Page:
Introducing classroom technology to kindergarten students may seem daunting, but it’s the perfect time to start orienting them with powerful tools that help prepare them for future learning.

Kirstin McGinnis, a kindergarten teacher in Berwyn, Illinois, has been teaching kindergarten for six years. When her classroom went 1:1 two years ago, she re-evaluated her teaching methods to ensure her students could use their iPads effectively. She started simply — by introducing classroom technology to her students as a valuable learning resource.

“I start with what I call ‘technology literacy’, where I teach them how to use the iPad as a tool. We go through weeks of lessons on how to handle the iPad, how to keep it safe — it’s essentially how you would teach them to handle and read a book.”

Using Technology the Right Way

One of the misconceptions that Kirstin thinks prevents schools from implementing mobile devices with primary students is the idea that they don’t make education more efficient.

“I have seen studies done with state testing that claim that students who have devices don’t make gains beyond students without devices. When I read those articles I think ‘Okay, but what are you doing with the device?'”

When choosing which apps to use in her classroom, Kirstin chooses to use five simple core apps (like Showbie and reading app Lexia) that help develop her students’ early learning skills. When she introduces new assignments, such as the Hour of Code, she’ll research and select 2–3 age-appropriate apps, allowing her students to use the app they’re most comfortable with.

“I feel like you have to be purposeful with what you’re doing on devices. If I’m just handing my students the same materials I was using before, it won’t do much. With all the technology we have, I see it reaching students who couldn’t be reached before.”

Kirstin’s Guide to iPads in Kindergarten

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Emoji Assignments
Kirstin makes it easy for her students to find assignments in Showbie by titling them with emojis, giving them a quick indication of where they should be working.

One of the ways Kirstin is reaching students is through Showbie’s annotation tools, such as video and voice recording. These features have helped encourage her shy students to be more outgoing.

“It’s nice to see my students come out of their shell. I connect with them at school about the videos they send me in Showbie, and they might just give me a shy smile, but those are little moments I wouldn’t have otherwise.”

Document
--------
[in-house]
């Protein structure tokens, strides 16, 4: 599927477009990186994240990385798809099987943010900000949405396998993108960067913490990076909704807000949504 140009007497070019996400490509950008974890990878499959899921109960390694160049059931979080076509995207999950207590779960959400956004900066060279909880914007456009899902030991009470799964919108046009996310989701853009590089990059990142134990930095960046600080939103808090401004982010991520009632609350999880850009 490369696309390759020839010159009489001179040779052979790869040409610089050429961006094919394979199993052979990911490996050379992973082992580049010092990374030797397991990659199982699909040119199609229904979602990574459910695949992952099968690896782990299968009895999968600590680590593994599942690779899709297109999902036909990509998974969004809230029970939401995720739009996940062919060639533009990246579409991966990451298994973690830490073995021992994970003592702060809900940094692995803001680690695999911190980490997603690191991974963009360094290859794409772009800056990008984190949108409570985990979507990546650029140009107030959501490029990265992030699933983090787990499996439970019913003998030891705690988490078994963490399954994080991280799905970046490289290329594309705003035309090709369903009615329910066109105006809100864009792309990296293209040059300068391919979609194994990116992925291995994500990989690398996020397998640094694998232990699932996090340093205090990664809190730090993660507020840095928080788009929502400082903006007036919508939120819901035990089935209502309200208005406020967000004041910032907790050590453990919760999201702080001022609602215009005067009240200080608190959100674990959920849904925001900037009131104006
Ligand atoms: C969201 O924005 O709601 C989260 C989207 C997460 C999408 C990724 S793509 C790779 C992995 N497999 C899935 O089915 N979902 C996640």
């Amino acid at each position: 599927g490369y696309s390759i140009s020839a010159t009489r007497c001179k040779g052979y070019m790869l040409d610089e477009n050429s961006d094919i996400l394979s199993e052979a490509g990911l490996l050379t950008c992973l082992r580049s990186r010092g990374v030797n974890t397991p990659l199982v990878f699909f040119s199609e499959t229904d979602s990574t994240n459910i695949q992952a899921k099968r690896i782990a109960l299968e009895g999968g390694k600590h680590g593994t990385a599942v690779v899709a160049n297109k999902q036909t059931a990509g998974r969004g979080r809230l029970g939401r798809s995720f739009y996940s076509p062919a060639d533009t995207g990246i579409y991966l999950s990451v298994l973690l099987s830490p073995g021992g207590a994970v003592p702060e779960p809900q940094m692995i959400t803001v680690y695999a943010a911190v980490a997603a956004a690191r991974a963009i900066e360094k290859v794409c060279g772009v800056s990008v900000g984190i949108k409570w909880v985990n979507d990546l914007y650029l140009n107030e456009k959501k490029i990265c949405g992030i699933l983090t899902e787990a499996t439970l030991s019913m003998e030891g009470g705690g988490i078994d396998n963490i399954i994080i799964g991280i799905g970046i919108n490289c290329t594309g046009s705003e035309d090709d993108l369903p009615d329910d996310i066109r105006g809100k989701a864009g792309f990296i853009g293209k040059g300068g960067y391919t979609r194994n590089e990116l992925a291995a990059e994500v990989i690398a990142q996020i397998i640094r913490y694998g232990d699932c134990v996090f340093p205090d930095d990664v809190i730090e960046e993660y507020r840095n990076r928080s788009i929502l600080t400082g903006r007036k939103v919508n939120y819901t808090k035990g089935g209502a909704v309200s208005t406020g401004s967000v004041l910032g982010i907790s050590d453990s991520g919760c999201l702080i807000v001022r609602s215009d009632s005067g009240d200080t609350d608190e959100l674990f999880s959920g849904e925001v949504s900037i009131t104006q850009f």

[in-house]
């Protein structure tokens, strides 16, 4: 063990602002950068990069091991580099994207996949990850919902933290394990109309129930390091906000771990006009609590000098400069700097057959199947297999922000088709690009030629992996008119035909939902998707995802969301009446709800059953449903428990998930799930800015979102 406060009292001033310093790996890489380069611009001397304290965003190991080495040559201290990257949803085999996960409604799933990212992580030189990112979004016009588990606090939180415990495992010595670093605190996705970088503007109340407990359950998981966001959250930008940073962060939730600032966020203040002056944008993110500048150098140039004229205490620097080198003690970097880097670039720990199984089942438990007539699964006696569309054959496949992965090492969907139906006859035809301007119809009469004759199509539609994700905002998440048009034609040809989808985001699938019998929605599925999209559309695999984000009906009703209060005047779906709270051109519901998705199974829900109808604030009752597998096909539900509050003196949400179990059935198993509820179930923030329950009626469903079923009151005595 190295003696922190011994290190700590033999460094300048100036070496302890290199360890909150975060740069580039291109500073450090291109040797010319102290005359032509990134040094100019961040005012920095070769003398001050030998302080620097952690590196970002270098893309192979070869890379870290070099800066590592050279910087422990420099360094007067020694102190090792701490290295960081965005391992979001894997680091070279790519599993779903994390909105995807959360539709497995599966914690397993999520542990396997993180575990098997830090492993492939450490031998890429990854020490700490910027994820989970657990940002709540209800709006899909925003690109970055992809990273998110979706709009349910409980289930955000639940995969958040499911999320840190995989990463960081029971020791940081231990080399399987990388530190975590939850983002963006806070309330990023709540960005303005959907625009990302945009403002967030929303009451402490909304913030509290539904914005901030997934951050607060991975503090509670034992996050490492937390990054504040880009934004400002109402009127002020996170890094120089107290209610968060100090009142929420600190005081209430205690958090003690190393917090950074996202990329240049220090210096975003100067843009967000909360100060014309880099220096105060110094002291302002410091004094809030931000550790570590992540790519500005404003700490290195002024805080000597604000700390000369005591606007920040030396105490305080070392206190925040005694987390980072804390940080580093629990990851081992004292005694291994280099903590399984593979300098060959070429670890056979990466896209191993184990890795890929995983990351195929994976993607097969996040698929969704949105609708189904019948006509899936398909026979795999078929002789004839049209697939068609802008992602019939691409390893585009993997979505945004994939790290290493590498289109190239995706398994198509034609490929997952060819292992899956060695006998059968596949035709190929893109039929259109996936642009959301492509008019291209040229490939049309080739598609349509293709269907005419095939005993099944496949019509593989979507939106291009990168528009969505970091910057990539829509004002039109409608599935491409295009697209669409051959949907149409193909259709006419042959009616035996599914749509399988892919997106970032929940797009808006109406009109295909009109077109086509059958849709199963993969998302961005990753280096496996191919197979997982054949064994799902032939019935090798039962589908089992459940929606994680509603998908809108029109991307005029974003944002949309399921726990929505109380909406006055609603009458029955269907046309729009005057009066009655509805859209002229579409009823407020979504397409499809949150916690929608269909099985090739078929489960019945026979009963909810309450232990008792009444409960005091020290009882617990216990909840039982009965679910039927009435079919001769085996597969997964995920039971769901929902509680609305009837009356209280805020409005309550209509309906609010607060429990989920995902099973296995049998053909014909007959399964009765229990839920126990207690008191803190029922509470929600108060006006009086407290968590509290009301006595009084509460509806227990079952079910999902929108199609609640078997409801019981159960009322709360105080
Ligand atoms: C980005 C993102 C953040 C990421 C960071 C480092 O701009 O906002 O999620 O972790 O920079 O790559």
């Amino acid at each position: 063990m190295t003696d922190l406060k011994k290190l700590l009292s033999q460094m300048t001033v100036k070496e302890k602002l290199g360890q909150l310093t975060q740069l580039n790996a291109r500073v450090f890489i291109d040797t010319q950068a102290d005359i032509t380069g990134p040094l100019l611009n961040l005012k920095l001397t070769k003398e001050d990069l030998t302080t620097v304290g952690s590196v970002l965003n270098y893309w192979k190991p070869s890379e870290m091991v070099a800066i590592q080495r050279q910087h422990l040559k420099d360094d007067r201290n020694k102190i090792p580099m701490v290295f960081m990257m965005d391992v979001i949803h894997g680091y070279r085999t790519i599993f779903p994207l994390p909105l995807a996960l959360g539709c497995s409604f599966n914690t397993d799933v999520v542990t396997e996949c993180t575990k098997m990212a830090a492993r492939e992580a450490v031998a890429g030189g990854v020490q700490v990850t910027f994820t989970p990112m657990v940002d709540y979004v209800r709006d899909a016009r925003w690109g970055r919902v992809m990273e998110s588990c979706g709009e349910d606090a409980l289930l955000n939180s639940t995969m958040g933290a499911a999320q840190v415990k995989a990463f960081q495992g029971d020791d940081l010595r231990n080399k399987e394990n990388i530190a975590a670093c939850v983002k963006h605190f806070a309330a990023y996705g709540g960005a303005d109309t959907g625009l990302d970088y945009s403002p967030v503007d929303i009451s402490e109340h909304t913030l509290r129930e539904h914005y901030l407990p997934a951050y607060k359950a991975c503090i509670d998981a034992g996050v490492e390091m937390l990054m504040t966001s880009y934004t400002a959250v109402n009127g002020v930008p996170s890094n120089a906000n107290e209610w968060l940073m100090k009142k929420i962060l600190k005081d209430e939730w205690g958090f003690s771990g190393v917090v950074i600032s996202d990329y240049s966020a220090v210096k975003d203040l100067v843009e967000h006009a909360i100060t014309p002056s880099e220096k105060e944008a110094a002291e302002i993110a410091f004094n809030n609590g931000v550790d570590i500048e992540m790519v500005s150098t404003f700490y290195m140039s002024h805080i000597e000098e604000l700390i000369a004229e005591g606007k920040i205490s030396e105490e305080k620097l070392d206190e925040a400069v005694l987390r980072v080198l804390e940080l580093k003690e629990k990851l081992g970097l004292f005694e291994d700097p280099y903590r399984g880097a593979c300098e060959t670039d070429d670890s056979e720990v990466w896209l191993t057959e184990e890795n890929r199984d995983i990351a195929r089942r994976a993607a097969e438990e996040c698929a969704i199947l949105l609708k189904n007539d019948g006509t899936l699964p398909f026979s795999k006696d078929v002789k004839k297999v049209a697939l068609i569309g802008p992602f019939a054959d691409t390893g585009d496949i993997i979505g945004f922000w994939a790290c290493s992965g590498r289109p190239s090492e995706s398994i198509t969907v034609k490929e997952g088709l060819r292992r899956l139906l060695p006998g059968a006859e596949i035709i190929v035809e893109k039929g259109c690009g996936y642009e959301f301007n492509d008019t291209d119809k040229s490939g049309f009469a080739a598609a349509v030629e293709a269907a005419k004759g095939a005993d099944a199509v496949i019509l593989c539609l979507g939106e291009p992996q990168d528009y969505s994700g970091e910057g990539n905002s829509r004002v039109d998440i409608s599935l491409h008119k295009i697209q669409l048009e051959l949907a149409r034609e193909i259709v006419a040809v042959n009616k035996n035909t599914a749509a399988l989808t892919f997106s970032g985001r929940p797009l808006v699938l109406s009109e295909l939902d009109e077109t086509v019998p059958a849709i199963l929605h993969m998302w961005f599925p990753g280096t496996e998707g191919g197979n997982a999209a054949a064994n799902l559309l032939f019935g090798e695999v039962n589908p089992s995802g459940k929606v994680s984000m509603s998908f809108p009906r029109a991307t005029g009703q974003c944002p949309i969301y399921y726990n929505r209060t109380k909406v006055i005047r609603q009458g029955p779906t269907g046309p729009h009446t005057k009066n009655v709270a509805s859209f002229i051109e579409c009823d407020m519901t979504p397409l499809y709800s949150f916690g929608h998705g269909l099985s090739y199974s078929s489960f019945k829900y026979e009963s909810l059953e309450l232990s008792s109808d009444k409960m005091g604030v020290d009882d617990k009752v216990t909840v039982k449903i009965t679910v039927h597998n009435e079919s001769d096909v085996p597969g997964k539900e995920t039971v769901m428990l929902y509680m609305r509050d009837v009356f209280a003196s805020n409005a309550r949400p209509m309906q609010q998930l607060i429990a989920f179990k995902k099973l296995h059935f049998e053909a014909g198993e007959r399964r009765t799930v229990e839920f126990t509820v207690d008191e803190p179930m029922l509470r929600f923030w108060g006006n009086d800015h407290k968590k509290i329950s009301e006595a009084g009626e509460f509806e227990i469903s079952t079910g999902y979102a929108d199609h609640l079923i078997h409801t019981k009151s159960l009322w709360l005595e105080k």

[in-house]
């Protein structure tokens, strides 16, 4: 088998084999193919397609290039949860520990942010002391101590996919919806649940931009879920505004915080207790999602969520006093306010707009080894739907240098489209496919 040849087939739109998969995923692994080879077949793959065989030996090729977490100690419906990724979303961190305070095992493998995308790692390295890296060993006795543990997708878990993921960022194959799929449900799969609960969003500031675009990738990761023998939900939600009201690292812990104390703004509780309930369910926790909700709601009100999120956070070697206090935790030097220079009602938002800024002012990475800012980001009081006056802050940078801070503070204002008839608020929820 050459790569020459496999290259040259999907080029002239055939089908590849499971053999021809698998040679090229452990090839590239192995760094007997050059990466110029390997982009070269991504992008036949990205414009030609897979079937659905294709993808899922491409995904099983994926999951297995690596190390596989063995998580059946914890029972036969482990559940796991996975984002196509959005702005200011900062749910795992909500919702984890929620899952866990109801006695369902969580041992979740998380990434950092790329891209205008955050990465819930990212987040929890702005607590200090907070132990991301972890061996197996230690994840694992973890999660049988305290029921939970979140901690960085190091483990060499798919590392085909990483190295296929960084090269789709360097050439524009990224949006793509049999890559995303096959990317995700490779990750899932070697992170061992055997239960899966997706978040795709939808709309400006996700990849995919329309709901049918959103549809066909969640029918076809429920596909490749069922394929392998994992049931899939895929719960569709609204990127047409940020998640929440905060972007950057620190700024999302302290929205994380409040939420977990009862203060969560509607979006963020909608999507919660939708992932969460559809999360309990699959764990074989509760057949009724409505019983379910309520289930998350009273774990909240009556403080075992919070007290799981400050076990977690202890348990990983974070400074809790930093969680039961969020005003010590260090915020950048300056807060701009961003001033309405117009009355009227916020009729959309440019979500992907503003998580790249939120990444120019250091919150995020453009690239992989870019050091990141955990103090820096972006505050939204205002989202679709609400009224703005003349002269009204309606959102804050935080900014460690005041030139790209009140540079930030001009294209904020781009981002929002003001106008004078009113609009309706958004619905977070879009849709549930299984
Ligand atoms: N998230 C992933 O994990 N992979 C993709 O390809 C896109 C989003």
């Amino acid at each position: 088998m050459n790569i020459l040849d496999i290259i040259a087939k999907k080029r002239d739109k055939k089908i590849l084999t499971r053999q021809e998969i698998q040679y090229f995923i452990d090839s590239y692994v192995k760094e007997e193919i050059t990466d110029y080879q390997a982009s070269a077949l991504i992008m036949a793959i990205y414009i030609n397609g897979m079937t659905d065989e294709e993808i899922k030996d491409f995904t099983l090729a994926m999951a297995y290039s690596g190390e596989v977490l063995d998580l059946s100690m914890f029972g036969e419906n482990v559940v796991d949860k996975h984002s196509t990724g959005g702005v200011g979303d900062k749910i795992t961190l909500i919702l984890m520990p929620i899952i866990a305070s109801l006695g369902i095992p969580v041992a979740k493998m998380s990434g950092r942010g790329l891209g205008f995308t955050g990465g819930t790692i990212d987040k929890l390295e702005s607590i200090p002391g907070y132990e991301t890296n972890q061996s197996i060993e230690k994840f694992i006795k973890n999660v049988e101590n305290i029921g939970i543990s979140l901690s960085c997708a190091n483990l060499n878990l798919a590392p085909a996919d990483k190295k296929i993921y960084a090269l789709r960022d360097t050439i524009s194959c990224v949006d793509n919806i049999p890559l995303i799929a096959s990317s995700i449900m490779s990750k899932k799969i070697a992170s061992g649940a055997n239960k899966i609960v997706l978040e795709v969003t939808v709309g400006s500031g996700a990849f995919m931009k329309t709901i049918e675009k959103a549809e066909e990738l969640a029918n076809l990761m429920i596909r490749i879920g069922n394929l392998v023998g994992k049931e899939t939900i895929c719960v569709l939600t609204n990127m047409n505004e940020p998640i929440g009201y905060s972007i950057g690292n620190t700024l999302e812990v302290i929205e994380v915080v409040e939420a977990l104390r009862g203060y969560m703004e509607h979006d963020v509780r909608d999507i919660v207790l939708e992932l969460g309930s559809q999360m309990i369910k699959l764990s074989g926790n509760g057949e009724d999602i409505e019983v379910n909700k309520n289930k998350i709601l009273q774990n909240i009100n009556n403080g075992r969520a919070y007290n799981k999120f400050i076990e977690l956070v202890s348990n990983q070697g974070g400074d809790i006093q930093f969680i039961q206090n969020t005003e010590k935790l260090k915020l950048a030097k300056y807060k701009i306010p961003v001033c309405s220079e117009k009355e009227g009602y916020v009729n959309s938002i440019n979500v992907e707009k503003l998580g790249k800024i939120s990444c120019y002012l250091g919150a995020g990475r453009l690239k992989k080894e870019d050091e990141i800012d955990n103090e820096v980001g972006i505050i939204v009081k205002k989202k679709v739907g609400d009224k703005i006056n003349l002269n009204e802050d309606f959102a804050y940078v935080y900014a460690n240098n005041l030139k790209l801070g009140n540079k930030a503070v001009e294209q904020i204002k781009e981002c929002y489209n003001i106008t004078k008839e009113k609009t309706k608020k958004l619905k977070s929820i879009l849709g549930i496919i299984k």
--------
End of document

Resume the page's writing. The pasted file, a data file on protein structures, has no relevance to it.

Paper vs. Paperless: A Balancing Act

One of the reasons Kirstin loves putting her student work on iPads is that it allows them to continuously work on an assignment without misplacing their work.

“In the past, if my students were doing their center work and response sheets, they didn’t always finish, and there was a mess of papers everywhere. In Showbie, they can complete what they can and go back to it.”

“Showbie streamlines everything for us, which is so important when you’re teaching kindergarten because everything is everywhere!”

While Kirstin stores a lot of her classwork on their iPads, she still uses paper in her classroom to help support fine motor skills and writing. She emphasizes that teaching technological literacy is just as important as fundamental reading and writing skills. “I definitely give my kids paper, because they still need the fine motor skills that can’t be replaced,” Kirstin explains. She also maintains that though her students have classroom technology, they only use it for about an hour and a half a day, including homework.

1:1 Assignment

Ultimately, Kirstin emphasizes that technology literacy on iPads is an ongoing task. Whether or not her students are familiar with mobile devices before entering kindergarten, it’s important that they learn at an early age how to use them as powerful learning tools, better preparing them for the future.

“If you show kids that it’s for their education, and teach them how to use it as a tool rather than just hand it to them and say ‘Here, this is where everything will go’, I think using technology like iPads is a leap that is really important to take.”

Looking for resources to help you go 1:1 in kindergarten?

Get Kirstin’s helpful guide for going 1:1 in your primary classroom by downloading her handbook below.

Kirstin’s Guide to iPads in Kindergarten

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You can also learn more about introducing mobile devices to kindergarten classrooms, including which apps she uses with her students, on Kirstin’s blog, Hip Hooray in K.

Kristi Meeuwse is also a kindergarten teacher in a 1:1 classroom, and her blog is full of useful advice, tips and tried and true methods for making devices work with primary students.

As Showbie’s community journalist, Katie is eager to explore the latest information in education and classroom technology. When she isn’t scribing her next story for Showbie, she's researching the next big thing in schools around the world. Email tips and ideas to

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